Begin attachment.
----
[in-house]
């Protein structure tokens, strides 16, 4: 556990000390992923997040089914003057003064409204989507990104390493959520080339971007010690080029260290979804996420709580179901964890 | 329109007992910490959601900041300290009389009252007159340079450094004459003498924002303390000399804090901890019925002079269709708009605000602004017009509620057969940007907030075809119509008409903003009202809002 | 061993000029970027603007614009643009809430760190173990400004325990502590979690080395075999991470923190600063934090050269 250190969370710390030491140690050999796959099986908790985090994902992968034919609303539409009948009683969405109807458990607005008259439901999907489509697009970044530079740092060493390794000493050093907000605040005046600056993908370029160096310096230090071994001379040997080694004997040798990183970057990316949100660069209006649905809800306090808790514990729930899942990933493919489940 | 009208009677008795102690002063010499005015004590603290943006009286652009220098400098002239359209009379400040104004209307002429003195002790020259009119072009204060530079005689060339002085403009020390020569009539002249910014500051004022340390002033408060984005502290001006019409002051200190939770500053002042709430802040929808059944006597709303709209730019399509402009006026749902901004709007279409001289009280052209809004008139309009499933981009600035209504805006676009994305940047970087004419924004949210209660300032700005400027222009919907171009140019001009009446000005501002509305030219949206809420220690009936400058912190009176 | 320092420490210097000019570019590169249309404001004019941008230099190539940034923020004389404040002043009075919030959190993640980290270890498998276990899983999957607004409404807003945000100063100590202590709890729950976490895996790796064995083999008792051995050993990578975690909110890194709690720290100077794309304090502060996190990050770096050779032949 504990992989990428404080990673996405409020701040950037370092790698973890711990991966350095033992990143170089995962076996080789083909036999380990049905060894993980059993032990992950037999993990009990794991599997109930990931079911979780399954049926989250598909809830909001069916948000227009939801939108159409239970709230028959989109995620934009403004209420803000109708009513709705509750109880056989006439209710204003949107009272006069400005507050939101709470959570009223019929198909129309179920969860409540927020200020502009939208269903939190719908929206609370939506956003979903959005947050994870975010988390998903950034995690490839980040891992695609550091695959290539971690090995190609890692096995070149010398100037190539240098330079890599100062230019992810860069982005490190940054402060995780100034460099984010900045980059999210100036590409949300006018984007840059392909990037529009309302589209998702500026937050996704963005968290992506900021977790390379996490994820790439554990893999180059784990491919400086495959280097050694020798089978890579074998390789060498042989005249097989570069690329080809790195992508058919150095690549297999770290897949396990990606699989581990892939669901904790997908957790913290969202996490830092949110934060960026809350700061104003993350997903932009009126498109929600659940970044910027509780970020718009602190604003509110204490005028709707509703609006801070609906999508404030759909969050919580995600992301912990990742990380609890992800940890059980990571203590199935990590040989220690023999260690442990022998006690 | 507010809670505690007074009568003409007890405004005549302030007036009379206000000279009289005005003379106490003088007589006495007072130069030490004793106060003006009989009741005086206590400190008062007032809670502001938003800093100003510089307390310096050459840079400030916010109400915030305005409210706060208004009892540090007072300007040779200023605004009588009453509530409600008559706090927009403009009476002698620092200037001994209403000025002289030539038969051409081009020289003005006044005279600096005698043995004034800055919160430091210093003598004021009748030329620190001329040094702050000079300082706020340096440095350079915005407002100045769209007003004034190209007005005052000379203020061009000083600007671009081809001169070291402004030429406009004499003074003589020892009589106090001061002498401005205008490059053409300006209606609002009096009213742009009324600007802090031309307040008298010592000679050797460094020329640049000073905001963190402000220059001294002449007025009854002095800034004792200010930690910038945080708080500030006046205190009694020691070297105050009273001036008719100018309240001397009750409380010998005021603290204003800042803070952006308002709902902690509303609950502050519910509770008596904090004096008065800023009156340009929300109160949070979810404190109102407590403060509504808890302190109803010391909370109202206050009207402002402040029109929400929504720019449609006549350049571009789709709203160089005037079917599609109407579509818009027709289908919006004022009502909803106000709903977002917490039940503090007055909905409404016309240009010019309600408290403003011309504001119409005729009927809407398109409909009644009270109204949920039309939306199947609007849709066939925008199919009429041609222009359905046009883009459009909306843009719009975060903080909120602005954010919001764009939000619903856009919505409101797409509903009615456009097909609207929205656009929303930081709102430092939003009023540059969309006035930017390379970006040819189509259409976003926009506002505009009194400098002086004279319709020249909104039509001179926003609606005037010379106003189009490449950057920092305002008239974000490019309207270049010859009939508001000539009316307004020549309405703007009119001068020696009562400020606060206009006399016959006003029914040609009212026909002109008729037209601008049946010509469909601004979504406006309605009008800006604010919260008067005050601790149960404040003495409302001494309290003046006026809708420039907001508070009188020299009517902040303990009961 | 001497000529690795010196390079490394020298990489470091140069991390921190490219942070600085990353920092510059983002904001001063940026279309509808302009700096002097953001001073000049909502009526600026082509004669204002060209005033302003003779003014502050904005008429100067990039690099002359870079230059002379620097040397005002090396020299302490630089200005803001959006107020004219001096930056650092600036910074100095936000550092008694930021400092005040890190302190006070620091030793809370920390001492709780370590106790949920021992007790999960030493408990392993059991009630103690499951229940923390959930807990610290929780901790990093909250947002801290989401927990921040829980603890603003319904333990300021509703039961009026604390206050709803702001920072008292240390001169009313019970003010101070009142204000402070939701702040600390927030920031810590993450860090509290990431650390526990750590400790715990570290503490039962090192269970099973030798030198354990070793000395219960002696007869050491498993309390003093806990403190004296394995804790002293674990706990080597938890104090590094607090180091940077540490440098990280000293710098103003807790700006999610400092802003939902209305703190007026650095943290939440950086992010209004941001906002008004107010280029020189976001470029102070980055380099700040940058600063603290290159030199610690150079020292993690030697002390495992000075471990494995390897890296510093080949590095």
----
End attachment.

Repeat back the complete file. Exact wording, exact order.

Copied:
[in-house]
């Protein structure tokens, strides 16, 4: 556990000390992923997040089914003057003064409204989507990104390493959520080339971007010690080029260290979804996420709580179901964890 | 329109007992910490959601900041300290009389009252007159340079450094004459003498924002303390000399804090901890019925002079269709708009605000602004017009509620057969940007907030075809119509008409903003009202809002 | 061993000029970027603007614009643009809430760190173990400004325990502590979690080395075999991470923190600063934090050269 250190969370710390030491140690050999796959099986908790985090994902992968034919609303539409009948009683969405109807458990607005008259439901999907489509697009970044530079740092060493390794000493050093907000605040005046600056993908370029160096310096230090071994001379040997080694004997040798990183970057990316949100660069209006649905809800306090808790514990729930899942990933493919489940 | 009208009677008795102690002063010499005015004590603290943006009286652009220098400098002239359209009379400040104004209307002429003195002790020259009119072009204060530079005689060339002085403009020390020569009539002249910014500051004022340390002033408060984005502290001006019409002051200190939770500053002042709430802040929808059944006597709303709209730019399509402009006026749902901004709007279409001289009280052209809004008139309009499933981009600035209504805006676009994305940047970087004419924004949210209660300032700005400027222009919907171009140019001009009446000005501002509305030219949206809420220690009936400058912190009176 | 320092420490210097000019570019590169249309404001004019941008230099190539940034923020004389404040002043009075919030959190993640980290270890498998276990899983999957607004409404807003945000100063100590202590709890729950976490895996790796064995083999008792051995050993990578975690909110890194709690720290100077794309304090502060996190990050770096050779032949 504990992989990428404080990673996405409020701040950037370092790698973890711990991966350095033992990143170089995962076996080789083909036999380990049905060894993980059993032990992950037999993990009990794991599997109930990931079911979780399954049926989250598909809830909001069916948000227009939801939108159409239970709230028959989109995620934009403004209420803000109708009513709705509750109880056989006439209710204003949107009272006069400005507050939101709470959570009223019929198909129309179920969860409540927020200020502009939208269903939190719908929206609370939506956003979903959005947050994870975010988390998903950034995690490839980040891992695609550091695959290539971690090995190609890692096995070149010398100037190539240098330079890599100062230019992810860069982005490190940054402060995780100034460099984010900045980059999210100036590409949300006018984007840059392909990037529009309302589209998702500026937050996704963005968290992506900021977790390379996490994820790439554990893999180059784990491919400086495959280097050694020798089978890579074998390789060498042989005249097989570069690329080809790195992508058919150095690549297999770290897949396990990606699989581990892939669901904790997908957790913290969202996490830092949110934060960026809350700061104003993350997903932009009126498109929600659940970044910027509780970020718009602190604003509110204490005028709707509703609006801070609906999508404030759909969050919580995600992301912990990742990380609890992800940890059980990571203590199935990590040989220690023999260690442990022998006690 | 507010809670505690007074009568003409007890405004005549302030007036009379206000000279009289005005003379106490003088007589006495007072130069030490004793106060003006009989009741005086206590400190008062007032809670502001938003800093100003510089307390310096050459840079400030916010109400915030305005409210706060208004009892540090007072300007040779200023605004009588009453509530409600008559706090927009403009009476002698620092200037001994209403000025002289030539038969051409081009020289003005006044005279600096005698043995004034800055919160430091210093003598004021009748030329620190001329040094702050000079300082706020340096440095350079915005407002100045769209007003004034190209007005005052000379203020061009000083600007671009081809001169070291402004030429406009004499003074003589020892009589106090001061002498401005205008490059053409300006209606609002009096009213742009009324600007802090031309307040008298010592000679050797460094020329640049000073905001963190402000220059001294002449007025009854002095800034004792200010930690910038945080708080500030006046205190009694020691070297105050009273001036008719100018309240001397009750409380010998005021603290204003800042803070952006308002709902902690509303609950502050519910509770008596904090004096008065800023009156340009929300109160949070979810404190109102407590403060509504808890302190109803010391909370109202206050009207402002402040029109929400929504720019449609006549350049571009789709709203160089005037079917599609109407579509818009027709289908919006004022009502909803106000709903977002917490039940503090007055909905409404016309240009010019309600408290403003011309504001119409005729009927809407398109409909009644009270109204949920039309939306199947609007849709066939925008199919009429041609222009359905046009883009459009909306843009719009975060903080909120602005954010919001764009939000619903856009919505409101797409509903009615456009097909609207929205656009929303930081709102430092939003009023540059969309006035930017390379970006040819189509259409976003926009506002505009009194400098002086004279319709020249909104039509001179926003609606005037010379106003189009490449950057920092305002008239974000490019309207270049010859009939508001000539009316307004020549309405703007009119001068020696009562400020606060206009006399016959006003029914040609009212026909002109008729037209601008049946010509469909601004979504406006309605009008800006604010919260008067005050601790149960404040003495409302001494309290003046006026809708420039907001508070009188020299009517902040303990009961 | 001497000529690795010196390079490394020298990489470091140069991390921190490219942070600085990353920092510059983002904001001063940026279309509808302009700096002097953001001073000049909502009526600026082509004669204002060209005033302003003779003014502050904005008429100067990039690099002359870079230059002379620097040397005002090396020299302490630089200005803001959006107020004219001096930056650092600036910074100095936000550092008694930021400092005040890190302190006070620091030793809370920390001492709780370590106790949920021992007790999960030493408990392993059991009630103690499951229940923390959930807990610290929780901790990093909250947002801290989401927990921040829980603890603003319904333990300021509703039961009026604390206050709803702001920072008292240390001169009313019970003010101070009142204000402070939701702040600390927030920031810590993450860090509290990431650390526990750590400790715990570290503490039962090192269970099973030798030198354990070793000395219960002696007869050491498993309390003093806990403190004296394995804790002293674990706990080597938890104090590094607090180091940077540490440098990280000293710098103003807790700006999610400092802003939902209305703190007026650095943290939440950086992010209004941001906002008004107010280029020189976001470029102070980055380099700040940058600063603290290159030199610690150079020292993690030697002390495992000075471990494995390897890296510093080949590095």